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Now that the knife is in your hand, I'll tell you what I thought about the knife.
Anytime a knife is preceded by the word "survival", compromises had to be made. A Survival Knife has to be able to get,(make traps,spears, dead falls, snares, ect)and clean game, build shelter, dig holes(remember we are talking survival here), make firewood, cook, operate(remove splinters), and other mundane survival tasks.
Each one of those tasks requires a specialized blade and handle configuration to efficiently accomplish those tasks, a wide, heavy blade is better for chopping, and splitting, a thinner, smaller blade is better suited for skinning and cutting fleshy material, and so on.
Put all these qualities into one knife and you get a fragile, unwieldy, uncomfortable knife that's really not good for much of anything.
The Grohamnn is not one of those knives, it's not the best knife for survival but it's better than most.
It cut through a bunch of 2" 3" sumac,(not the poisonous kind) without getting dull, it sliced a bunch of cardboard for firestarting,and cut up some vegetables for dinner.
Things I liked:
The knife was a compact size yet was a fairly heavyduty blade.
The blade held a decent edge, and was easy to sharpen and strop.
It split kindling like crazy.
For a knife that was meant to be used in an emergency it would be better than most production Survival Knives, with a little tuning it would work easier.
The blade could have been a little heavier,(with more weight forward of the handle, this would make for better chopping.
The handle could have been contoured/thinned down more, I felt it was too wide and uncomfortable, after 5 min. of chopping my hand was sore.
The primary grind could have been higher, making the blade a little thinner, this would have made it a better slicer.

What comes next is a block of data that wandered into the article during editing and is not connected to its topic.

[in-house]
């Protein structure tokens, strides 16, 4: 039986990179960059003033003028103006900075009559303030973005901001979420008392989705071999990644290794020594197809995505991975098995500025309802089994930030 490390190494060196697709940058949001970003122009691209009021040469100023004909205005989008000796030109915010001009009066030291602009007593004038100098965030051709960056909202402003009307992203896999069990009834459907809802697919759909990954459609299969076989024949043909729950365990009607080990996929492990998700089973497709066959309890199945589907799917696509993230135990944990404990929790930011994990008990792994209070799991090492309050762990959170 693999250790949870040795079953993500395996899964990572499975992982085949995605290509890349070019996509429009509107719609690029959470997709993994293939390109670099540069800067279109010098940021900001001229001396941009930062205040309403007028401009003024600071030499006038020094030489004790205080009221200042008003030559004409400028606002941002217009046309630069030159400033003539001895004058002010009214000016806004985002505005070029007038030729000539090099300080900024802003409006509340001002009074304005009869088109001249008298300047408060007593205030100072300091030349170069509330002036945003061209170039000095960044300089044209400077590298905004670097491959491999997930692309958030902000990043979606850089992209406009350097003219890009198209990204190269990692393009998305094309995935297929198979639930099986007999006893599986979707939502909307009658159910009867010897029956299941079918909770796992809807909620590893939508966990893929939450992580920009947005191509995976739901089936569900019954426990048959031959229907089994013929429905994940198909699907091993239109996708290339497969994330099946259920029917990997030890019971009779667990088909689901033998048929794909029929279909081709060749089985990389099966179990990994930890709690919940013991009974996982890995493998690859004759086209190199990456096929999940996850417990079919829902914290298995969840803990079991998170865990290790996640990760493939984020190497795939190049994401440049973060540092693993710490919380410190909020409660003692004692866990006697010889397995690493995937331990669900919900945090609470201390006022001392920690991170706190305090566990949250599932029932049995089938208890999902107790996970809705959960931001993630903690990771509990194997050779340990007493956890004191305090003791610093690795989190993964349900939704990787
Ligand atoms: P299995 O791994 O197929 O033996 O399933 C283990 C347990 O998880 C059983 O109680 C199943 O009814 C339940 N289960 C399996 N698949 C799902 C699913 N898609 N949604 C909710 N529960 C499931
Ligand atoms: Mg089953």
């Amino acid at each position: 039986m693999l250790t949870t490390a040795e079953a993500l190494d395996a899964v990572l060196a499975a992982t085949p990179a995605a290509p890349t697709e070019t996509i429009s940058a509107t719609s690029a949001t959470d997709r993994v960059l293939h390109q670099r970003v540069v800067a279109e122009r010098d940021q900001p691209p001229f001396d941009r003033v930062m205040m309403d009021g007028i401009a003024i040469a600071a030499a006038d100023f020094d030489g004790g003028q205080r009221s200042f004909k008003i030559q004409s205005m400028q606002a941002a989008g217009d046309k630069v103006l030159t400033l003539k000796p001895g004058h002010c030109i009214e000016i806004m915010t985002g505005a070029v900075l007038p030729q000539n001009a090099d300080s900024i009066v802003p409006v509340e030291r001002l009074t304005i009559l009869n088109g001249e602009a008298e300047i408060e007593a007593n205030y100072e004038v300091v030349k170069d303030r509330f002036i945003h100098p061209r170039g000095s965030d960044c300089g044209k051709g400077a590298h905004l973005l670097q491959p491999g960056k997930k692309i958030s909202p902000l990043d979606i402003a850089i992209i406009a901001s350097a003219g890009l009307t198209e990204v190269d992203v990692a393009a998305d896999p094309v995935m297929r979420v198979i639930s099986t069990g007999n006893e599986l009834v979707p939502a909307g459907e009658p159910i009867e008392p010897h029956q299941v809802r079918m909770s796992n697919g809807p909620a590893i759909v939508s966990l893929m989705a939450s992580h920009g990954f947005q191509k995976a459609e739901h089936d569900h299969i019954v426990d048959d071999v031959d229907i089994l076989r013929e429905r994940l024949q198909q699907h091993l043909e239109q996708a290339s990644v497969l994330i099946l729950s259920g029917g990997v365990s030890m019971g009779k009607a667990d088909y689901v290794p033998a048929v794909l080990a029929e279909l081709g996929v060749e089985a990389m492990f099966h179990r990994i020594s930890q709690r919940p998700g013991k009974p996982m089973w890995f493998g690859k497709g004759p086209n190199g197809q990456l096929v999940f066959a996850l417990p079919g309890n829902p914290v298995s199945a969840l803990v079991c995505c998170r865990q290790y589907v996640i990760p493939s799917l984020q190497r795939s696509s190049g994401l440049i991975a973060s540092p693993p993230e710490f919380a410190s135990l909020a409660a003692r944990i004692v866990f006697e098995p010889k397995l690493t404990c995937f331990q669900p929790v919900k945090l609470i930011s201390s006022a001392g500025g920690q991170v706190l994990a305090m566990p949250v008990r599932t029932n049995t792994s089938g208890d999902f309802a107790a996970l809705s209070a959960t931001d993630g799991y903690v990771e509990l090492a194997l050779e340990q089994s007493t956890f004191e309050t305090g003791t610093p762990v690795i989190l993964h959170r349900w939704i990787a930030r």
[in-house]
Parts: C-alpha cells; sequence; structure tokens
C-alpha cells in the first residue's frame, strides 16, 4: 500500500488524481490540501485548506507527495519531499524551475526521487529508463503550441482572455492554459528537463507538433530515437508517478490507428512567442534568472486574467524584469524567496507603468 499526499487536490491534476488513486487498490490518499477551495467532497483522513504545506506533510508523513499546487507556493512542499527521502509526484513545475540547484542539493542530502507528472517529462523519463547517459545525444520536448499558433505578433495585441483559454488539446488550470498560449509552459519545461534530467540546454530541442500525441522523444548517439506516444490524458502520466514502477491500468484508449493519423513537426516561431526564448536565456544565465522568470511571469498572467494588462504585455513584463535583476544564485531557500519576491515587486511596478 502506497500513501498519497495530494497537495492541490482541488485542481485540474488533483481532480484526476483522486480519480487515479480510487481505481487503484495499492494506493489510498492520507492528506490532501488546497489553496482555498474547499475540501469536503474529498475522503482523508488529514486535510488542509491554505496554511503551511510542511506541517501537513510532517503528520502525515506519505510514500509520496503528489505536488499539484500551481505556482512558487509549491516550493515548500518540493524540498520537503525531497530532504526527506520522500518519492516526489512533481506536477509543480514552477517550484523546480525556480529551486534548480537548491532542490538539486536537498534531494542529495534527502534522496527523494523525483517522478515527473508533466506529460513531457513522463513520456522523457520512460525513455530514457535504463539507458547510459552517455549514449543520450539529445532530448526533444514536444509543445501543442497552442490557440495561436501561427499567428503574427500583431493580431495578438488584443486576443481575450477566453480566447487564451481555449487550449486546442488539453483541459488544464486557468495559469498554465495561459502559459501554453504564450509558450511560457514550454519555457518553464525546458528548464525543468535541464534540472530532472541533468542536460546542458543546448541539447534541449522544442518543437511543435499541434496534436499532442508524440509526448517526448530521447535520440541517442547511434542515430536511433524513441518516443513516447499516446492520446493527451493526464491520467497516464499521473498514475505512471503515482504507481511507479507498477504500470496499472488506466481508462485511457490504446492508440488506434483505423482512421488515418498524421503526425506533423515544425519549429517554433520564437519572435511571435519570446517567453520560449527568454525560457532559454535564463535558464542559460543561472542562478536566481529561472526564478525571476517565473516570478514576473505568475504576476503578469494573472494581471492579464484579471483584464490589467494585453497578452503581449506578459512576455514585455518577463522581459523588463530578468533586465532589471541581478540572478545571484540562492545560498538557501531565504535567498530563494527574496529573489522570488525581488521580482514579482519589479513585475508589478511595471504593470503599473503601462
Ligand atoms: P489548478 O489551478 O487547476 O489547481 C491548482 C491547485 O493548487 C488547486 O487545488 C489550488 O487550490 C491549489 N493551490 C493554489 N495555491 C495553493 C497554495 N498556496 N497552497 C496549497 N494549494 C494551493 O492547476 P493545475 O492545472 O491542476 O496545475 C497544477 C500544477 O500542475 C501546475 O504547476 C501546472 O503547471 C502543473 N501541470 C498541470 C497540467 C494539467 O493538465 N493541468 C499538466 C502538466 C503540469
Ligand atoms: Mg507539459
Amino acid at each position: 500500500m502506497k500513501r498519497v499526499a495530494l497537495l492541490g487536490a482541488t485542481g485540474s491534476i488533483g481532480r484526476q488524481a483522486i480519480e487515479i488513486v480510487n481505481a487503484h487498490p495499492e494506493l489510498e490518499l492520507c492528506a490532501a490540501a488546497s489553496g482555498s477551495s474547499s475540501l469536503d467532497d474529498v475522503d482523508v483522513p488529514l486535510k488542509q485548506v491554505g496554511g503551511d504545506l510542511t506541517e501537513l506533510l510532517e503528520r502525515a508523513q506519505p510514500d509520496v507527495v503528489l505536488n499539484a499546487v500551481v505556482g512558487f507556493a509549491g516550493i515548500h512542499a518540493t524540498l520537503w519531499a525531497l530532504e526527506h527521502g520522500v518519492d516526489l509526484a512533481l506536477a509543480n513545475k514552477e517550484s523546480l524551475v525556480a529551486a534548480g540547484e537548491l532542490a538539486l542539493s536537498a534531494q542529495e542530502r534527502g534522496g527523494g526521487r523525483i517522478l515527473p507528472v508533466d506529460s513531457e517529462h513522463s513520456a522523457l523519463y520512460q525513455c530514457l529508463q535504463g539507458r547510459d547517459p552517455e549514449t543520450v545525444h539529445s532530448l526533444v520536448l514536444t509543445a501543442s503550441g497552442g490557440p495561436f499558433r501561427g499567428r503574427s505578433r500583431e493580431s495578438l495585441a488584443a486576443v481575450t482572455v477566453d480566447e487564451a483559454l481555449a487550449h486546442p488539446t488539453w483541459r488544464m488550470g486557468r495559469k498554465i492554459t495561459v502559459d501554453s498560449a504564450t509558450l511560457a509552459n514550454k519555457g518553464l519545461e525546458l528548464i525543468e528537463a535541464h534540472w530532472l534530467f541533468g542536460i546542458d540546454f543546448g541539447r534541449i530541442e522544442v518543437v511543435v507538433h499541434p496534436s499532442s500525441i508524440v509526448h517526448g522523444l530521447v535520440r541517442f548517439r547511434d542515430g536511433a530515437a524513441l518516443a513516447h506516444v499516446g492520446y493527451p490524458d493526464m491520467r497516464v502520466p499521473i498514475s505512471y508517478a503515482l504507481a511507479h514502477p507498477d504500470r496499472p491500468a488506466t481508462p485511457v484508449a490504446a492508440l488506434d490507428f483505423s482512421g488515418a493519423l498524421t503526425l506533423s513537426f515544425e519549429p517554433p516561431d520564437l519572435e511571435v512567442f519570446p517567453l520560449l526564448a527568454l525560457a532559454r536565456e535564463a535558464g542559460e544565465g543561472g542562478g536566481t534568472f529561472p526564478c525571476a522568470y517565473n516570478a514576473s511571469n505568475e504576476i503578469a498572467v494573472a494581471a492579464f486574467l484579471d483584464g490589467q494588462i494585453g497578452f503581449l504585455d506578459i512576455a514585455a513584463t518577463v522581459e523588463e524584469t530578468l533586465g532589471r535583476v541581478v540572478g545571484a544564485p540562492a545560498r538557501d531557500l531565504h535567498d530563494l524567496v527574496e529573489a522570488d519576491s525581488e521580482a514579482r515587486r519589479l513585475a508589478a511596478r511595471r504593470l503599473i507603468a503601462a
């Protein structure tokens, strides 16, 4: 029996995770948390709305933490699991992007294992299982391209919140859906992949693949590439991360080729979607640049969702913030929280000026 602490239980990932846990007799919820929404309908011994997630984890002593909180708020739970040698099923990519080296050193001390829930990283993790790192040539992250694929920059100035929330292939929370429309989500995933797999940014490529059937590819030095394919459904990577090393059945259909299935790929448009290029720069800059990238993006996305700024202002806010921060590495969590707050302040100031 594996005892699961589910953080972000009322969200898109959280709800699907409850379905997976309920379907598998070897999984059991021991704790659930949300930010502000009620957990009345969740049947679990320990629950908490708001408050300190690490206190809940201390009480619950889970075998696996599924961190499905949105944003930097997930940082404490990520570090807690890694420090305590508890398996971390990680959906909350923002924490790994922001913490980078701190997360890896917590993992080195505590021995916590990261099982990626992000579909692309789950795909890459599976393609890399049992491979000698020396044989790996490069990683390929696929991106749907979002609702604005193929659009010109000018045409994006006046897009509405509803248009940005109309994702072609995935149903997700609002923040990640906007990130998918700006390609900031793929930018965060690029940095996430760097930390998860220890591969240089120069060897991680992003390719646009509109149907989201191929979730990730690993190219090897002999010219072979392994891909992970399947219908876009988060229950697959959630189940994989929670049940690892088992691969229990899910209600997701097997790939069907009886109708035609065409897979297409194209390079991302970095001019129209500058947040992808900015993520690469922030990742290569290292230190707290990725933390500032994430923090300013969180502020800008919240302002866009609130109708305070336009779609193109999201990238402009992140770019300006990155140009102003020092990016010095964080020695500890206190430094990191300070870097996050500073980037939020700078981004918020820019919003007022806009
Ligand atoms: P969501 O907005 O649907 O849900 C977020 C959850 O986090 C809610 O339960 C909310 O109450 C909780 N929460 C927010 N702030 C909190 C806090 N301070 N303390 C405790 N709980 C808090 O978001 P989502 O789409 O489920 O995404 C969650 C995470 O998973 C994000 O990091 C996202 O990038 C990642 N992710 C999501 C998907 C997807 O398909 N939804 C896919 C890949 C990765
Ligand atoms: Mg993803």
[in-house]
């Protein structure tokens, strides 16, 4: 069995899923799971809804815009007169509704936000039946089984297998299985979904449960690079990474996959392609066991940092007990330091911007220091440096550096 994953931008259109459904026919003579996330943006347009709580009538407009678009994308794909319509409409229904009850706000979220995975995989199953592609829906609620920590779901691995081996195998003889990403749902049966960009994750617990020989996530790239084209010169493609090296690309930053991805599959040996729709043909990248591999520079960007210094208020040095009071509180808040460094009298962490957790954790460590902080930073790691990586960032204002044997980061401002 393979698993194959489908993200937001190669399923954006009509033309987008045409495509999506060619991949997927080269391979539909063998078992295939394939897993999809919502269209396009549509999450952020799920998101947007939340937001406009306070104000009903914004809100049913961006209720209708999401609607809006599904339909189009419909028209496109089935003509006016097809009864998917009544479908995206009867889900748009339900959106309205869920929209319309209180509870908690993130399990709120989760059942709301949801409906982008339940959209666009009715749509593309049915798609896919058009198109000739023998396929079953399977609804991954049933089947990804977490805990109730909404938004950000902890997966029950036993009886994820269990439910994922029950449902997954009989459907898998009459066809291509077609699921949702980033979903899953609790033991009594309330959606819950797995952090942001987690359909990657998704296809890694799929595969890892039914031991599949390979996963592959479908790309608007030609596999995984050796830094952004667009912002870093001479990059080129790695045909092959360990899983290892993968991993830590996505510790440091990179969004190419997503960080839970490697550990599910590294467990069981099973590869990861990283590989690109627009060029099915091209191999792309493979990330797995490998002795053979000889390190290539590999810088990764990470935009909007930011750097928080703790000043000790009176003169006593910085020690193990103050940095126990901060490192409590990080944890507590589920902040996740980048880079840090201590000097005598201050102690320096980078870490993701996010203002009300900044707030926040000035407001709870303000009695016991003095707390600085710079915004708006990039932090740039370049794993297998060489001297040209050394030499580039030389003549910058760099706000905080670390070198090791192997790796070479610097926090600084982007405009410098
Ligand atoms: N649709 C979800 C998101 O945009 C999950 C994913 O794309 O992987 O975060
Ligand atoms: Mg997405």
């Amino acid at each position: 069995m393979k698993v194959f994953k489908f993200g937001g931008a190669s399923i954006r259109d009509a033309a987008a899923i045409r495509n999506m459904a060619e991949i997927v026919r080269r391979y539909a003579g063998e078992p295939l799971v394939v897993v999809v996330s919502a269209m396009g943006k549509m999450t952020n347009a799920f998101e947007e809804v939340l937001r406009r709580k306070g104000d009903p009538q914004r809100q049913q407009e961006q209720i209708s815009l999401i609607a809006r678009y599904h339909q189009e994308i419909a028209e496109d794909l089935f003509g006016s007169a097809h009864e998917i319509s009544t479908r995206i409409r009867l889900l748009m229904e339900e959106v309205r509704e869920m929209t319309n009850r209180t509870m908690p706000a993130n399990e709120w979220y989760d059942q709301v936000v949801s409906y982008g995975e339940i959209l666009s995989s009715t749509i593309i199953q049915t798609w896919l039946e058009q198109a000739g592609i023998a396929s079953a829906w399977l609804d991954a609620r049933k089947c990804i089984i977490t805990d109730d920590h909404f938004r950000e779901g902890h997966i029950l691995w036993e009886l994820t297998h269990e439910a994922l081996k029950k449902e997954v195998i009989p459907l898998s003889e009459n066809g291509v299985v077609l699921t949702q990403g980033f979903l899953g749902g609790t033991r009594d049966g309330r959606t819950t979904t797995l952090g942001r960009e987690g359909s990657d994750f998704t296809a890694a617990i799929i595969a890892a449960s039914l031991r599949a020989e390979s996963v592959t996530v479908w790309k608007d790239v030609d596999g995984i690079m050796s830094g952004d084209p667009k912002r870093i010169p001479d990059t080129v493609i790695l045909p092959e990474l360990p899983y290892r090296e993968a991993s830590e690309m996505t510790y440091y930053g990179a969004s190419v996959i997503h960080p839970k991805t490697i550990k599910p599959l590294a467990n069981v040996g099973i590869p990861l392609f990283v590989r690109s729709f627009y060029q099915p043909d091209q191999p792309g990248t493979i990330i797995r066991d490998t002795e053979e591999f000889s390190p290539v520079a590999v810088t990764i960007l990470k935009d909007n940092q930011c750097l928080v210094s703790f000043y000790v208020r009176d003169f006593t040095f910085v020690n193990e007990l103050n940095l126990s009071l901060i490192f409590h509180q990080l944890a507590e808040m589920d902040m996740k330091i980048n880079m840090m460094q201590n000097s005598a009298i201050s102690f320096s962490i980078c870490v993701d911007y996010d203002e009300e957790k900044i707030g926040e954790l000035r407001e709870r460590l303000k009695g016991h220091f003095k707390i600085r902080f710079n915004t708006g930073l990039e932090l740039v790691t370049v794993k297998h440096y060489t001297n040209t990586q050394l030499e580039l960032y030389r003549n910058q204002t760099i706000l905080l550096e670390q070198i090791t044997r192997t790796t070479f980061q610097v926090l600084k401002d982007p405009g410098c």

As I said before, when you make a knife that has to do it all, compromises have to be made, so for now I'll keep my EK Bowie for my survival blade and pack other specialized equipment as required.
Someone once said, and I'm paraphrasing,"...a survival knife is the knife you have on you when the need arises"
I've yet to find the perfect survival knife, but I'll keep on looking.
The knife was shipped out on Tuesday, and Jason (TBG) should have it very soon. Unfortunately, due to some of the things Mother Nature threw my way, I didn't really have an opportunity to field test the Grohman properly. But, it did see some indoor activity.
I used it first in the kitchen. It worked great at chopping scallions and onions. When I moved on to harder veggies, although the knife sliced carrots fine, the weight of the blade combined with the rocking motion with the knife got to my wrist and hand. That is however understandable, as this is not what the knife was designed for.
Next, I moved on to cutting up cardboard for recycling. The blade cut fine, but the thickness of the blade slowed the action when cutting long pieces. Again, if I were depending on a knife for survival, recycling cardboard would not be high on my list of priorities. I chopped up some scraps of wood, and there the knife performed excellently.
As others have said, it's not the perfect survival knife, but aside from the strap across the sheath, it is a good choice. Thanks again to Dave for giving us a chance to "test drive" one of your knives.
OK, its time to send her back and to be honest I really didn't get a chance to even really fondle her properly. I received the knife on Friday right before I went out for the night and on Saturday I received my Pre-Ordered Buck Mayo and my attention was stolen away. From what I seen of this knife over the weekend, it appears to be of high quality. I like the blade style, the wooden scales remind me of a kitchen knife. Although it appears to be a great knife, I don't think I will end up buying one, there are just too many out there and this one just didn't have anything that stuck out about it that screamed BUY ME. Thanks for the chance to check it out and DaveH you have mail. Thanks